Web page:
Education & Safety

Preventing Car Breakdowns

Roadside emergencies

Whether it’s a blown tire or engine failure, no one wants to think about having their car break down. But in a matter of seconds you can go from making your way to your destination to limping to the side of the road.

According to AAA, 32 million people needed roadside assistance in 20151. The company reports that dead batteries, flat tires and keys locked inside the vehicle are its top requests for roadside help1. Read on to learn how you can avoid falling victim to these common causes of breakdowns. 

Dead-Battery-Title

Nothing will put you on the side of the road faster than a dead battery. While experiencing a dead battery may feel like a random act, many times there are signs leading up to its failure. There are steps you can take to ensure that your battery doesn’t leave you calling a tow truck for a jumpstart.

What you can do: Periodically check your battery to ensure that the connections are good. Inspect the case and look for cracks, bulges or other signs of damage. If you discover any visible damage, have your battery replaced immediately before it leaves you stranded.

When exiting the vehicle, make sure all the lights are off and nothing is plugged in that could drain the battery. If you leave your GPS, phone or other device charging all day while you are at work, you could be greeted by a dead battery when you are ready to go home.

The average battery lifespan is 3-5 years. Once your battery has reached this point, have it tested on a regular basis to ensure that it’s holding a charge. Your mechanic can check it or many auto stores will test it for no charge.

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Flat-Tire-Title

Whether you run over a nail or hit a pothole, a flat tire is a sure-fire way to end up in a breakdown situation. While a flat tire can be caused by forces out of your control like debris in the road that you can’t steer around, there are steps you can take to ensure you don’t suffer a flat due to excessive wear.

What you can do: Check your tires for uneven and/or excessive tread wear on a regular basis. Be on the lookout for other signs of damage like bulges in the sidewalls, and if you notice any problems, replace the affected tire immediately and see your mechanic as soon as possible; there may be additional issues with your vehicle.

Use the penny test to check the tread depth of your tires. Insert a penny with Lincoln’s head facing down into the tread of your tire. If all of Lincoln’s head is showing, the tread depth is less than 2/32"; time to replace the tire.

Driving with under- or over-inflated tires can also cause problems. Ensure that your tires are inflated to the manufacturer-recommend PSI. Use a pressure gauge to check the tire pressure in each tire and make any needed adjustments using a portable air compressor or at the air pump at the gas station.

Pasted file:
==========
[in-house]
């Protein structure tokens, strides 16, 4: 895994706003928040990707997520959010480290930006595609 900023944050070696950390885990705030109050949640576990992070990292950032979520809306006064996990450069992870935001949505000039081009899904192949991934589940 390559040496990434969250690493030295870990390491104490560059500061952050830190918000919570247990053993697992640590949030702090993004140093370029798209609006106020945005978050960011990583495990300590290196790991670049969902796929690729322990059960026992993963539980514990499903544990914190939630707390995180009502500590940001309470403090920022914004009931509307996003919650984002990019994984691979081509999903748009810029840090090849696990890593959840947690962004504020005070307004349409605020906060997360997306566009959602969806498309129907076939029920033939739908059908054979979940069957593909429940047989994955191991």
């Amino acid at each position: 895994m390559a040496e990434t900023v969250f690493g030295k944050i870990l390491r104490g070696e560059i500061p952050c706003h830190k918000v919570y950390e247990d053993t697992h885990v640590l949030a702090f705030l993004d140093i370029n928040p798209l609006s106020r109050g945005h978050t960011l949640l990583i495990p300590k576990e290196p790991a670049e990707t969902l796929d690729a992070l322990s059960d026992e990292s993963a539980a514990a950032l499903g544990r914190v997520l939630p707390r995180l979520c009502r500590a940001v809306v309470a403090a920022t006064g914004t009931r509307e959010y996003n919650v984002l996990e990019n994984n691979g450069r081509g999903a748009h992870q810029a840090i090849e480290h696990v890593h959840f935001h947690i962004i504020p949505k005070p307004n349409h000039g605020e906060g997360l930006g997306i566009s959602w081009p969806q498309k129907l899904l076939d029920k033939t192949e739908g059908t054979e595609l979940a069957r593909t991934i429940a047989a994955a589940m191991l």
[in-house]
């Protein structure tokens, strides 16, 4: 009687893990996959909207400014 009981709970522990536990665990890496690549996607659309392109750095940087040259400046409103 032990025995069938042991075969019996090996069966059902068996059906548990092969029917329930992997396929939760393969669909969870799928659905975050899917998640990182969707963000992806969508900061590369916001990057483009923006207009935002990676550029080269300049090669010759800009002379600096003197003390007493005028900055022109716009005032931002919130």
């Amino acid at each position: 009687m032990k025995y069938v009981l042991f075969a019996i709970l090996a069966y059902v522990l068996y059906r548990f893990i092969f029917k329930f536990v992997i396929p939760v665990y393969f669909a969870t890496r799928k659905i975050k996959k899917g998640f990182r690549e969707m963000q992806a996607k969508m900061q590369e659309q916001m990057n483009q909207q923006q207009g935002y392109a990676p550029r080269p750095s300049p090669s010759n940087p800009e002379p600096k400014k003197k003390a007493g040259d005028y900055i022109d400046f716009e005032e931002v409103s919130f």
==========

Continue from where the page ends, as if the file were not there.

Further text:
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Keys-Locked-in-Vehicle-Title

While the days of using a coat hanger to unlock a car door may be over, it is still possible to get locked out of today’s sophisticated cars. The keyless ignition systems that many of today’s vehicles use is a common culprit, but even those with a traditional key remote can run into problems.

What you can do: If you have a keyless ignition system, always make sure you have the key fob with you before exiting the vehicle. While most systems won’t lock the doors with the fob inside, failures can happen. It’s best to play it safe.

Don’t lock your vehicle from the inside; always use the key remote once you have gotten out of the car. Locking the vehicle once you exit ensures you don’t leave the key locked inside the car.

If your vehicle has keypad entry, take the time to program the code to something you can easily remember. You never know when it will save you a call to the locksmith.

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Running-Out-of-Gas-Title

Even with the low fuel alert feature on many of today’s cars, it can be easy to lose track of how much gas is in your tank. Before you know it, you can be crawling to the side of the road with an empty gas tank.

What you can do: Check your owner’s manual to learn how many more miles you have once the low fuel alert comes on. Keep in mind this is an estimate; based on your driving it could be a different number of miles. Play it safe and fill up when the light comes on.

Each time you get behind the wheel, be mindful of how much gas is in the tank. If you know you’ll need gas at some point of your journey, stop at the gas station before starting out.

If you are on a long trip, pay close attention to your gas gauge. You don’t want to get caught on the freeway far away from the nearest gas station with a dwindling fuel supply. Use your smartphone to plan out your fuel stops.

If you do end up on the side of the road, check out this article to learn safety tips and how to best manage your breakdown situation.

Man-Pushing-Vehicle

Learn more about quality auto parts, find your car part, or find a local car repair shop today.

Additional Sources: 1AAA Break Down Data

The content contained in this article is for entertainment and informational purposes only and should not be used in lieu of seeking professional advice from a certified technician or mechanic. We encourage you to consult with a certified technician or mechanic if you have specific questions or concerns relating to any of the topics covered herein. Under no circumstances will we be liable for any loss or damage caused by your reliance on any content.

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